The Institute for Human Rights and Business (IHRB) published the Top 10 Business & Human Rights Issues for 2016 on Human Rights Day. The ten issues selected are the result of a global online survey which the IHRB conducts every year online and which we also advertised. We are excited about the ten issues selected by the participants from all over the world.
The Top 10 does not rank of issues by importance, but displays a group of selected issues which the online community found most important. Some issues such as the UN Sustainable Development Goals, climate justice and mega-sporting events have been predictable to make it on the list for 2016. Other issues like fighting discrimination, human trafficking and forced labour as well as supporting human rights defenders can be counted as a permanent part of the Business & Human Rights agenda. An issue which often remains in the dead corner is the right to privacy and big data. It is very laudable that voters have voted for it and that IHBR took it up on its agenda for 2016.
Putting the UN Guiding Principles into Practice
Operationalising the UN Guiding Principles also forms part of the Top 10 issues: states need to apply what they demand from companies to themselves when they act as economic actors. Companies must improve on tracking and improving their corporate performance on human rights if we are to believe their promises on accountability.
Despite all the enthusiasm for the Guiding Principles, their third pillar has still a long way to go before states and companies move away from their long-standing aversion against holding legal persons liable. The right to remedy is the hottest potato in the group of the ten selected topics. Domestic judicial systems for victims of corporate abuse remain de facto ineffective in all countries. 2016 will show which results the current efforts to increase remedy at the national and international levels will yield.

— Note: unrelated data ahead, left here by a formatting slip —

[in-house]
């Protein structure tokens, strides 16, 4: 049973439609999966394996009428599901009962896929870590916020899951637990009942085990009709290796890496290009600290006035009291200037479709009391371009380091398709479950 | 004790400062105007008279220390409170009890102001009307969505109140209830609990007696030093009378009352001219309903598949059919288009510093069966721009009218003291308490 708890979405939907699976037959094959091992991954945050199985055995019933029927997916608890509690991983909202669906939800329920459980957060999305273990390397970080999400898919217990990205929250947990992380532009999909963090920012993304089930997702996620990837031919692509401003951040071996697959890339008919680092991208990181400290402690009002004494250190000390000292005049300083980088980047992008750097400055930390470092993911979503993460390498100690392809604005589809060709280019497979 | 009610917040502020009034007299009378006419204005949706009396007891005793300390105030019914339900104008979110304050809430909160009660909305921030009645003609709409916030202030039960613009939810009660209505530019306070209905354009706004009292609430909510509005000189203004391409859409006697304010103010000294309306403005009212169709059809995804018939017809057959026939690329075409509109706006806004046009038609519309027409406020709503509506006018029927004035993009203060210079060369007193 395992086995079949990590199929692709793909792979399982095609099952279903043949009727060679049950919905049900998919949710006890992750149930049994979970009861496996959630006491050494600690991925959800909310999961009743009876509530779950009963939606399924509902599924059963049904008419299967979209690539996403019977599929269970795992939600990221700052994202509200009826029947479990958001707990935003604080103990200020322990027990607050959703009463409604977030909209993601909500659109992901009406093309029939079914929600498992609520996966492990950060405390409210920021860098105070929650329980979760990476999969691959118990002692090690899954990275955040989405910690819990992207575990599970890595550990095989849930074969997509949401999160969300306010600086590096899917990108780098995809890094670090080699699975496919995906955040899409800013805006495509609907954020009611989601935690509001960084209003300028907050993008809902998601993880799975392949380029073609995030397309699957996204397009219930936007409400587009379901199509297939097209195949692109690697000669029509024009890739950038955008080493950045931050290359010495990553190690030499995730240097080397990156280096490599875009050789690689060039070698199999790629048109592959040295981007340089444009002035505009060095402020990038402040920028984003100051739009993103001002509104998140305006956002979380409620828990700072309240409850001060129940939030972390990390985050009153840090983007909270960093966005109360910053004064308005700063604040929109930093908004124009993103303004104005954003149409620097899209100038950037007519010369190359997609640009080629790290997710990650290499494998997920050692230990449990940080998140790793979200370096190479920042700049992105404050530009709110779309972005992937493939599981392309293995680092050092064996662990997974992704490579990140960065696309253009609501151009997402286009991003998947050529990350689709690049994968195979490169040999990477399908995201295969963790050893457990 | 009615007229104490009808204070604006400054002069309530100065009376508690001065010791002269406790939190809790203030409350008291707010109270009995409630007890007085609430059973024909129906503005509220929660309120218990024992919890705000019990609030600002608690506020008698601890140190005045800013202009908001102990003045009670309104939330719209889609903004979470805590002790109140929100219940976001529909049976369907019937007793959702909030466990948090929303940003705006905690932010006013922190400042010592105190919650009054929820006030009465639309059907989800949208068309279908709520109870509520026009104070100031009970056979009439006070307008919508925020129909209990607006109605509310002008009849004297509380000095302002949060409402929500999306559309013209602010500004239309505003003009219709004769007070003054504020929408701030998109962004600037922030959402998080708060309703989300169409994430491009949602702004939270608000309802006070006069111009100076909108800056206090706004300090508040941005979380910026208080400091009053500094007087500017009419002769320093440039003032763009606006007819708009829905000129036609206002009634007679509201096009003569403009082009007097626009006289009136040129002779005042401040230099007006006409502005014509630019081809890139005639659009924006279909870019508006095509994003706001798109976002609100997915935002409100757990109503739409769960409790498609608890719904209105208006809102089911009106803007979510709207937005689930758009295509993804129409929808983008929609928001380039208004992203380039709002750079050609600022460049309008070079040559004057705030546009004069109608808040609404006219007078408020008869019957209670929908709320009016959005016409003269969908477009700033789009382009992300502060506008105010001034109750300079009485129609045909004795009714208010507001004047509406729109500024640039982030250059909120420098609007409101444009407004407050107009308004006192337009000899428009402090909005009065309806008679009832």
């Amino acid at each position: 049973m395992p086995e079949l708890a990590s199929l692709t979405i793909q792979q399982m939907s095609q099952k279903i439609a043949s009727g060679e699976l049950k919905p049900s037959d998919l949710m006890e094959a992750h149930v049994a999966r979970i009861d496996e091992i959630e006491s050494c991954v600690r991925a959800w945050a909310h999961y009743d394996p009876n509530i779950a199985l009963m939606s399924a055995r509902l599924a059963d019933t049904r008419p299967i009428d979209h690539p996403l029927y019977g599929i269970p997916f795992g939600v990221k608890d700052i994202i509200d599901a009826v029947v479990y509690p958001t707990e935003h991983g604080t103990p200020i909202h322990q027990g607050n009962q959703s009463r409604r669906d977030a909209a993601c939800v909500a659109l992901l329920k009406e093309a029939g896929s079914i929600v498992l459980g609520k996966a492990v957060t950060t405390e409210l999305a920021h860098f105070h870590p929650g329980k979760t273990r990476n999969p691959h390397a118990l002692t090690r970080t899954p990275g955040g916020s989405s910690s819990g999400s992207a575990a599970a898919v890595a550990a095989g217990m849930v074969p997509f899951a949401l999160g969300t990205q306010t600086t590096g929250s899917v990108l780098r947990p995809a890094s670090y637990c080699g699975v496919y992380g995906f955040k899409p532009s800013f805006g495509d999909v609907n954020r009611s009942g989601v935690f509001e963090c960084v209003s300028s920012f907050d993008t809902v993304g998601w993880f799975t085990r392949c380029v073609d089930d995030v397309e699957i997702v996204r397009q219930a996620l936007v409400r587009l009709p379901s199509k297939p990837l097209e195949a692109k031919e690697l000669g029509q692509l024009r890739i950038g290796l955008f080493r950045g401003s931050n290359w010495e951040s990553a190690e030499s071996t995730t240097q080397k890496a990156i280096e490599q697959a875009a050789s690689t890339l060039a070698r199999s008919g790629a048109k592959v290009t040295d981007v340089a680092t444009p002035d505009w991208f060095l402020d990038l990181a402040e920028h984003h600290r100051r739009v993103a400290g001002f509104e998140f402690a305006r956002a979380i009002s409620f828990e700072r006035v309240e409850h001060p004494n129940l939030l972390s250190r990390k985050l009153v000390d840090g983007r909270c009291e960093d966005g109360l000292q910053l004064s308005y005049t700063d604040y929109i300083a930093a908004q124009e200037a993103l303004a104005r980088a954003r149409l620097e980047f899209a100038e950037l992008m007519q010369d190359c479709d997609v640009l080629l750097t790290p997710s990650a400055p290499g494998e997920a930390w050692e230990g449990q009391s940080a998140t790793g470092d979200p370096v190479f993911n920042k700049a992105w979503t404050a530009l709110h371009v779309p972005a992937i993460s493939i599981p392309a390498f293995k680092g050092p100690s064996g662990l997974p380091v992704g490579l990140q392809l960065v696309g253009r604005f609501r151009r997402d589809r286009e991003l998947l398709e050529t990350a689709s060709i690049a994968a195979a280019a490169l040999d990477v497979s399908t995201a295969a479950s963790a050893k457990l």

The list in fact seems endless…
… and this is both good and bad. Mere voting for top 10 issues is just the result of selection among numerous issues listed by IHRB. The long list signals not only the acknowledgement by the institution and thus by its followers of the current many problematic topics, but also their engagement in covering and advocating for them. This is something good, while the bad thing is having such a long list of problems. For example, the topic of defending the defenders in the Top 10 is thus not a mere aspiration, but the need for a worldwide solidarity that would locally empower people for some additional boldness in actions aimed at protecting their rights.
Top List to Brief Ourselves on Business & Human Rights
The presentation of the Top 10 issues by the IHRB provides good introductions into ten different fields and includes informative hyperlinks. Without the Top 10 the authors of this blog might have remained completely unaware of the Oslo Principles stating the obligations for states and companies to ensure climate justice. Additionally, as great proponents of interdisciplinary work, (a sample of which you find in Theresa’s post for 8 March 2015) it is a positive thing for us to see how the list shows the Business & Human Rights angle in all aspects of economic life.
The Top 10 is perfect if you have little time, but want to find out what can be expected to be high-up on the agenda of the Business & Human Rights movement in 2016. Click here to read for yourself.